Divide into 2 parts. Form each into 12 inch loaf. Pinch seam, and 
place seam down on cornmeal-dusted sheet. Cover and let rise until 
3/4 proof. Put a large pan with 2 inches water in oven. Preheat to 
400. Place quarry tiles on upper shelf of oven. 
Brush loaves with egg-white glaze, slash with knife. Sprinkle seeds 
on top. Bake for 30 minutes on tiles. Brush again with glaze; bake 
an additional 20 to 30 minutes.

Rye Sourdough Starter
48 hours before beginning rye bread, make this starter: Mix 1 T. dry 
yeast in 2 cups of tepid water. Beat in 2 cups of rye flour. Add a 
small onion, peeled and halved. Cover the bowl with plastic wrap. 
Let stand at room temperature for 24 hours. Remove onion. Beat in 
1 cup tepid water and 1.5 cups rye flour. Cover and let stand for 
24 hours longer. This can be used immediately or refrigerated for 
24 hours. This preparation makes about 4 cups of starter (a bit more 
than required for the bread). 
 ----------------------------------------
Deli Corn Rye Bread 

yield: 1 loaf

1/2  cup cold water  
1 1/2  cups bread flour  
6  tablespoons yellow cornmeal  
1  cup cold mashed potatoes  
1  cup boiling water  
1  tablespoon caraway seeds  
1  tablespoon shortening  
 cornmeal, as needed to sprinkle on baking sheet  
2  teaspoons salt  
1/4  cup water  
1  tablespoon dry yeast, plus  
1  teaspoon dry yeast  
1/2  teaspoon cornstarch  
2 1/2  cups rye flour  
1  teaspoon caraway seeds  

Lightly grease large bowl; set aside. 
Combine cold water and cornmeal in 2 quart saucepan over medium high 
heat. 
Add boiling water and cook 2 minutes, stirring constantly. 
Stir in shortening and salt. 
Let mixture cool to lukewarm. 
Combine yeast, rye, flour, potatoes and 1 tablespoon Caraway seeds in 
mixing bowl and blend. 
Add cornmeal mixture and blend thoroughly. 
Turn out onto lightly floured surface and knead until stiff but still 
slightly sticky. 
Place in greased bowl, turning to coat entire surface. 
Cover with plastic wrap and hot damp towel and let rise in warm place 
until doubled in volume. 
Grease baking sheet and sprinkle lightly with cornmeal. 
Punch dough down, shape into loaf or rounds and place on baking sheet. 
Cover with plastic wrap and let rise in warm place until doubled in 
volume. 
Preheat oven to 375 degrees. Bake bread 40 minutes. 
Combine water and cornstarch in small saucepan and bring to boil, 
boil 1 minute. 
Remove bread from oven, brush lightly with glaze and sprinkle with 
remaining caraway seeds. 
Return bread to oven for about 5 minutes, or until top is glazed and 
loaf sounds hollow when tapped. 
Cool on rack. 

Grapefruit Cake

 
On 12 May 2005 at 22:55, Richard wrote:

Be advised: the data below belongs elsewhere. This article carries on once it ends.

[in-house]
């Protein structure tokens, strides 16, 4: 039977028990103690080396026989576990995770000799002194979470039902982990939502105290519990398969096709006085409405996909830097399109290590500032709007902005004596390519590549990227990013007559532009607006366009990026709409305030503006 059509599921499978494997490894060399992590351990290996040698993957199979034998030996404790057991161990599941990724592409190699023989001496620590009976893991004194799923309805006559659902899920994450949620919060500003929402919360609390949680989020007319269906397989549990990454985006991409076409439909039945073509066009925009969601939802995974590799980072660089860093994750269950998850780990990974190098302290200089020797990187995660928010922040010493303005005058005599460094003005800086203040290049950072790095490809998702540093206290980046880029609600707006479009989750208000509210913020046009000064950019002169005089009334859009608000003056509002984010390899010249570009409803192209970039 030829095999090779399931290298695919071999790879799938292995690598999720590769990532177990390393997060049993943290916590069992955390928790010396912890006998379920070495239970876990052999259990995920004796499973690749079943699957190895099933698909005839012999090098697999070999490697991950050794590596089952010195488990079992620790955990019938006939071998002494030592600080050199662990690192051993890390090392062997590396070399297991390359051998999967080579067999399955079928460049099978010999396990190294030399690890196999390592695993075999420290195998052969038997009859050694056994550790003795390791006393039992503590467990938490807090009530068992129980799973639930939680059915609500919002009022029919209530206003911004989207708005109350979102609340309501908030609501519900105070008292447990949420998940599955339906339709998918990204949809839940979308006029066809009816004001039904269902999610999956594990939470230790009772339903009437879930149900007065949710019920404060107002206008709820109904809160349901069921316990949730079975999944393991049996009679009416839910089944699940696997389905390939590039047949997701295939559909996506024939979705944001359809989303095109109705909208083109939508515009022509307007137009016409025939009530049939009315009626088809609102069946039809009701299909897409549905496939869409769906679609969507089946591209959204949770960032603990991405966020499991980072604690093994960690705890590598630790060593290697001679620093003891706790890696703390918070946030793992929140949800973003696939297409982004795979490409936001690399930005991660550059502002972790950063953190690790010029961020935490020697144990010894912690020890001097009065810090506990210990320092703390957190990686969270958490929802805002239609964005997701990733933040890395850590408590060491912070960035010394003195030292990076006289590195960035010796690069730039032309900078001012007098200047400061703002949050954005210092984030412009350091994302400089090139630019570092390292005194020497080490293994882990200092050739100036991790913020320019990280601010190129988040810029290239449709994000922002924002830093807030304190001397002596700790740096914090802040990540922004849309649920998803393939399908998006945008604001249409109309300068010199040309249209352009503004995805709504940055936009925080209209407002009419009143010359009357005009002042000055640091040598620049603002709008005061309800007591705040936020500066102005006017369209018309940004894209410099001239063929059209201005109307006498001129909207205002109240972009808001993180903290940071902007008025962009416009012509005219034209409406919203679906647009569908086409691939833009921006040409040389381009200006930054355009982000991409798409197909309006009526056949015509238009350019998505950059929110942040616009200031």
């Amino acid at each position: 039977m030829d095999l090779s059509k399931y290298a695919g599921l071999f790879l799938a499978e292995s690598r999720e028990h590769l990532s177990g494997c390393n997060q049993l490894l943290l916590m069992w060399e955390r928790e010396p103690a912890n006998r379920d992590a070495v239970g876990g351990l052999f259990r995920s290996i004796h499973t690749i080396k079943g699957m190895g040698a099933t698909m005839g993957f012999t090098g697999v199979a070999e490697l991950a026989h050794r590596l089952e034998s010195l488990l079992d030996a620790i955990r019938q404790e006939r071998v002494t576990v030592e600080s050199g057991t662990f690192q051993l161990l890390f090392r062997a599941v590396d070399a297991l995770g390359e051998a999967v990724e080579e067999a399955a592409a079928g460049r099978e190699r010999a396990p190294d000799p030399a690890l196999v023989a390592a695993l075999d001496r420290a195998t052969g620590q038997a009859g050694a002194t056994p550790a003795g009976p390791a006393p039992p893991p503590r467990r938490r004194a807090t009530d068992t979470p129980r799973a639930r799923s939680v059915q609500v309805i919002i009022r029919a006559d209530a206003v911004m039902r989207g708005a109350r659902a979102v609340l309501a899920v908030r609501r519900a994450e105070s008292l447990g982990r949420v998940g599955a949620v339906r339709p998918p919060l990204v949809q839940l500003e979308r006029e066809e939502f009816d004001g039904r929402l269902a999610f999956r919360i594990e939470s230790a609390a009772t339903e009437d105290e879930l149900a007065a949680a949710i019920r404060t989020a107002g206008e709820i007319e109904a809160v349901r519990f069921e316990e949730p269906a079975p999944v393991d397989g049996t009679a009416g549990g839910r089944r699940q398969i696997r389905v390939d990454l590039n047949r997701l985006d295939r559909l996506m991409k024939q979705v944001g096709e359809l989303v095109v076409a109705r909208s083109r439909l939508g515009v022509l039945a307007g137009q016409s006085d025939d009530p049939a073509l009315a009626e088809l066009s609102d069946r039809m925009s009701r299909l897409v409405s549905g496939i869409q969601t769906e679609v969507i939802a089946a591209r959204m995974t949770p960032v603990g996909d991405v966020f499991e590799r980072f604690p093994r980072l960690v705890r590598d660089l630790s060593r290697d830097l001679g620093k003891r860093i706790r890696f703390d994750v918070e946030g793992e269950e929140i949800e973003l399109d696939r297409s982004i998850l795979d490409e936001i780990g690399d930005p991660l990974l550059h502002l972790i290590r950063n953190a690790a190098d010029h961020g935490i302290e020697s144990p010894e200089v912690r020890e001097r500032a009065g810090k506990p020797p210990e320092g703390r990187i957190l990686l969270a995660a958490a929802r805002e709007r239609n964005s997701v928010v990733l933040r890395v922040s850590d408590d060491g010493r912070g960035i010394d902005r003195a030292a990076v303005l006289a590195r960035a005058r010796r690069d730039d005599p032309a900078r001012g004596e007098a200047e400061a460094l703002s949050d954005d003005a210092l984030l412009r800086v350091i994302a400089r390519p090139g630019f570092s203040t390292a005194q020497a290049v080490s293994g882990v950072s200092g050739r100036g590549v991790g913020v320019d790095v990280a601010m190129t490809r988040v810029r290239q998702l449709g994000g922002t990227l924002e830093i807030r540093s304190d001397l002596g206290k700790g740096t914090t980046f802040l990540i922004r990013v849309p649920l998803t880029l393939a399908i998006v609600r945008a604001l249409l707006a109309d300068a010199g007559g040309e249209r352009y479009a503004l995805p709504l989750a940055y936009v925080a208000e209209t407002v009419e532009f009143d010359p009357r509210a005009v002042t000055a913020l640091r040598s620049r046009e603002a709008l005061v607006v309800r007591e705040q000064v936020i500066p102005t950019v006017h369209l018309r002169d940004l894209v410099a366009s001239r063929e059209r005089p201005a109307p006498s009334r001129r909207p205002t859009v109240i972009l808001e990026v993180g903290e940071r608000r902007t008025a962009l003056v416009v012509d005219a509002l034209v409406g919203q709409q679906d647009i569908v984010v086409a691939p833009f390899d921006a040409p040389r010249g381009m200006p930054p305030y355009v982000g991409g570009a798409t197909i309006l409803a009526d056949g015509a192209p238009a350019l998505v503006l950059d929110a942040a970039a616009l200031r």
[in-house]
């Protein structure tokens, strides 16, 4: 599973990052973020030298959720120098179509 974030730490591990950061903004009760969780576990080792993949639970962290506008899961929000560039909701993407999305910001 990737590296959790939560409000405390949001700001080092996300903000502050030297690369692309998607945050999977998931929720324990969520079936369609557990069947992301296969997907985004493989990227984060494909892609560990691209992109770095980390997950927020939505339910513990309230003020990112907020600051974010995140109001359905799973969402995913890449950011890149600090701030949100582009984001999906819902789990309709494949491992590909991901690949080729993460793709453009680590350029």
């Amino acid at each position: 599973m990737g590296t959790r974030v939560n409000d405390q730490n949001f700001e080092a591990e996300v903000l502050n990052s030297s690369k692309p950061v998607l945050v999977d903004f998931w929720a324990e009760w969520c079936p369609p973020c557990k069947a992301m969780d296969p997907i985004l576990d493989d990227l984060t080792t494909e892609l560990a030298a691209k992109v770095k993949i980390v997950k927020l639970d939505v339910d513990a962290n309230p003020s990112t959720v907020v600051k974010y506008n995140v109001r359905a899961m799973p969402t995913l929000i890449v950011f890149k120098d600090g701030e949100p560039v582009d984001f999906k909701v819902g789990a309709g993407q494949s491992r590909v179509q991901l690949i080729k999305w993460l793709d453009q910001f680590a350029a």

> Dear Phaedrus,
>  I am looking for a recipe for a grapefruit cake. I saw the recipe
> for a grapefruit pie, but I would really like the one for the
> cake. 
> thanks, 
> Richard 
>

Hello Richard,

See below for the grapefruit cake recipes.

Phaed

Fresh  Grapefruit  Cake

 Ingredients :
 2/3 c. butter or oleo
 1 3/4 c. sugar
 2 eggs
 3 c. cake flour
 2 1/2 tsp. baking powder
 1/2 tsp. salt
 1/2 c. fresh grapefruit juice
 3/4 c. milk
 1 1/2 tsp. vanilla extract

 Preparation :
   In a large mixing bowl, cream butter and gradually add sugar; beat
 well.  Add eggs, one at a time, beating well after each addition.
 Sift together flour, baking powder and salt, add to creamed mixture
 alternately with grapefruit juice, beginning and ending with flour
 mixture.  Gradually add milk and vanilla; mix well.  Pour batter
 into 2 well greased and floured 9" pans. Bake at 350 degrees for 30
 minutes.
----------------------------------
Grapefruit  Cake

 Ingredients :
 3 3/4 c. sifted flour
 1/2 tsp. salt
 1/2 tsp. baking soda
 3 tsp. baking powder
 1 c. shortening
 3 tbsp. grated grapefruit rind
 2 1/2 c. sugar
 4 eggs
 1 egg yolk
 3/4 c. grapefruit juice

 Preparation :
    Sift flour, salt, soda, and baking powder together.  Cream
 shortening with grapefruit rind and sugar until fluffy.  Add whole
 eggs and yolk, one at a time.  Add sifted dry ingredients
 alternately with juice in small amounts; beat well after each
 addition.  Pour into 3 (9 inch) cake pans.  Bake at 350 degrees for
 30 to 35 minutes.  Ice when cool.
----------------------------------
Grapefruit  Cake

 Ingredients :
 1 1/2 c. sifted cake flour
 3/4 c. sugar
 1 1/2 tsp. baking powder
 1 tsp. salt
 1/4 c. water
 1/4 c. oil
 3 eggs, separated
 3 tbsp. grapefruit juice
 1/2 tsp. grated lemon peel
 1/4 tsp. cream of tartar
 Cream Cheese Frosting (below)
 1 grapefruit, peeled and sectioned

Cream Cheese Frosting--
 2 pkg. (3 oz. each) cream cheese
 2 tsp. lemon juice
 1 tsp. grated lemon peel
 3/4 c. sifted powdered sugar
 6 to 8 drops yellow food color
    (optional)
 Reserved grapefruit sections

 Preparation :
   Sift together flour, sugar, baking powder and salt into bowl.
 Make well in center and add water, oil, egg yolks, grapefruit juice
 and lemon peel.  Beat until very smooth.  Beat egg whites with cream
 of tartar until stiff but not dry.  Gradually add egg yolk mixture
 over egg whites and fold in gently until just blended.  DO NOT STIR.
  Turn batter into ungreased 9 inch springform pan (cheesecake) and
 bake in preheated 350 degree oven 30 minutes or until top springs
 back when touched lightly with finger.  Invert onto rack and cool
 thoroughly.  Loosen edges of cake carefully and remove cake from
 pan.  With serrated knife, cut cake crosswise to make 2 layers.
 Reserve a few fruit sections for frosting.  Fill with part of the
 Cream Cheese Frosting and grapefruit sections.   Spread top and
 sides of cake with frosting and decorate with additional fruit
 sections.  Soften cream cheese at room temperature.  Beat until
 fluffy.  Add lemon juice and peel.  Gradually blend in sugar and
 beat until well blended.  Stir in food color (if using).  Crush
 enough grapefruit sections to measure 2 teaspoons and blend into
 frosting.